My sister has decided to get married on the spur of the moment. Well, actually, that’s not true. She decided earlier this year that she was getting married. What she did NOT decide, dear reader, was to set a date. Until last month. And the date is in just two weeks.
When she announced that she and her betrothed were, indeed, betrothed, sis and I discussed the idea of me making a lovely afghan for their wedding gift. She was all for the idea. I set about finding a nice pattern, picked out some yarn, and set to work.
It was a disaster.
The pattern I chose was called “Wedding Ring Quilt“, a crochet design from Coats & Clark based loosely on the traditional hand-sewn quilts of Early Americana vintage. I saw a few finished versions on Ravelry and was liking the mock-quilt look of the thing. But my version had a heavy hand to it. It felt more like a rug than an afghan, much less a quilt. Perhaps I had been away from crochet too long and was not used to the thicker fabric? In any case, I couldn’t bear to work on it. It was a miserable failure. To top things off, there was no date set yet for the wedding, so I didn’t have a looming calendar date to kick my ass into gear. Thus, it languished (languishes, still) in the big Afghan In Progress box.
Then, I got a phone call from my mother out of the blue, announcing that August 16 is now the magic date. Yes, August 16. One month away.
My brain works best under pressure. Without a deadline, I can’t get my act together. In fact, if it weren’t for the Last Minute, I would get nothing done. Well, here was a deadline. I scoured Ravelry for a new pattern, finally deciding to forget the whole crochet business (even though it works up much faster, I know) and go with a knitted object. And did I mention my sister is honeymooning in Ireland? Cables. Must have cables. Have I mentioned I have never really done cables before?
I finally settled on a free pattern from Lion Brand, called the Lover’s Knot Afghan. It’s pretty, and even though it has cables all the heck over it, there’s really only two different cable motifs, and they alternate across the width of the project. This means that it’s pretty easy to follow, even for a cable novice like meself.
My sister and I settled on wool, even though she is a little bit concerned about washability. I convinced her, though. And for ease of shopping plus economy, I had her choose a color from the Knit Picks Wool Of The Andes line. There are plenty of colors, it’s a decent quality wool, and for $1.99 a skein, who could go wrong? She chose the Mink Heather, which would have been my pick exactly. (Did I mention she’s my sister?)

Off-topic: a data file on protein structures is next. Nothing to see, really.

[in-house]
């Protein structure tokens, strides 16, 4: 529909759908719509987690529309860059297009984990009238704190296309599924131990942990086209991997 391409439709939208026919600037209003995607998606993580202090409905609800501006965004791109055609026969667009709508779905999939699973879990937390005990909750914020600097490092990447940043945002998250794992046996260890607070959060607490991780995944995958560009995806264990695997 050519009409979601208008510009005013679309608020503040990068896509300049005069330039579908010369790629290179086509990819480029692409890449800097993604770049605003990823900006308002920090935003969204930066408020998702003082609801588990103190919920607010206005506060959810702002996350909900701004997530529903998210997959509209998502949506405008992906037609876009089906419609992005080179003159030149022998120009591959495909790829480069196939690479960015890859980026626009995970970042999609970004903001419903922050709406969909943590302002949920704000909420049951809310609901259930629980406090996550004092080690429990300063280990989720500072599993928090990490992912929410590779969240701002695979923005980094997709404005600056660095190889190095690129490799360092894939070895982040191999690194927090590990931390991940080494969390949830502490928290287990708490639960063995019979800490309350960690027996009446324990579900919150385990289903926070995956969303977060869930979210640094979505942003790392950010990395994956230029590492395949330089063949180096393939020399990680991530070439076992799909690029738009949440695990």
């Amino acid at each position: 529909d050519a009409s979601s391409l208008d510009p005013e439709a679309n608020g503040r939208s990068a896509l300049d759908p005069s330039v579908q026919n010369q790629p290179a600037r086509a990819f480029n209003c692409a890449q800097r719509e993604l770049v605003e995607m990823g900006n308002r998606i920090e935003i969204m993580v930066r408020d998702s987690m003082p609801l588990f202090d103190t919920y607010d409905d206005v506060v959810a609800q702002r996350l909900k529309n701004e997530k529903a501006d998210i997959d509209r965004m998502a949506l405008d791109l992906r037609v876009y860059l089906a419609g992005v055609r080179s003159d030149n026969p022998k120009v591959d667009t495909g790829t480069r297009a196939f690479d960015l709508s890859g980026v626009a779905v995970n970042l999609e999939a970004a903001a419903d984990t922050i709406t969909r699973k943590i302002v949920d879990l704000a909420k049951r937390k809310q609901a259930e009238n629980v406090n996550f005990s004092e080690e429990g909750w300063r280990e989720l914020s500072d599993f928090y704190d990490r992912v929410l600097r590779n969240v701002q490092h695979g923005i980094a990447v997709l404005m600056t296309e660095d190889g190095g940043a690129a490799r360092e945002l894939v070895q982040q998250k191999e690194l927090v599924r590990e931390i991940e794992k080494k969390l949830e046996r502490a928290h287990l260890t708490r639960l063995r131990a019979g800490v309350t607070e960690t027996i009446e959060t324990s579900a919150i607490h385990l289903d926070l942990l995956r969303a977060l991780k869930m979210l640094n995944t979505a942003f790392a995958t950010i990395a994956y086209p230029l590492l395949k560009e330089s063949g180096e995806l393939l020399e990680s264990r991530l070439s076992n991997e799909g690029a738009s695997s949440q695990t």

Days later, a lovely box of wool (20 skeins’ worth), a new set of 40″ interchangeable circular needles, and two sets of tips (9s and 8s, just in case my gauge was off) arrived in the mail.
What a happy day! I love getting packages, particularly when they’re full of yarn.
It doesn’t hurt that Knit Picks is very easy to deal with. I’ve placed two orders so far and been extremely happy with the quality, expediency, and accuracy of each.
Of course, I ripped into the box right away. Who could resist?
It was damn difficult not to just cast on right then, right there.
But I resisted. And good thing, too. Because when I did finally cast on, I learned a terrible, horrible lesson firsthand:
When using interchangeable needles, don’t trust your sweat-laced palms to tighten up the tips. Use the damn tightening key. That’s what they sent it for.
Yeah, that would be after knitting two rows over 230 stitches. Yup. The tip worked itself off and … SPROING! Many, many stitches went flying. They were not recoverable. I ripped and started over. And that was the SECOND cast-on attempt. The first try actually went swimmingly, but then I started knitting Row One with the second cable motif instead of the first, and by the time I got to the end and realized what I had done it seemed like a much better idea to just frog and cast on again, seeing as this was just the first row and all.
The THIRD cast on attempt was more successful. I am, of course, highly paranoid now about tips coming loose and all, and so I check them multiple times each row. But so far, they’re staying put. And I’m liking them. I like those nickle-plated tips. And look at me, with about 12 rows completed:
Wish me luck. I have 19 days to finish this sucker (yeah, RIGHT.)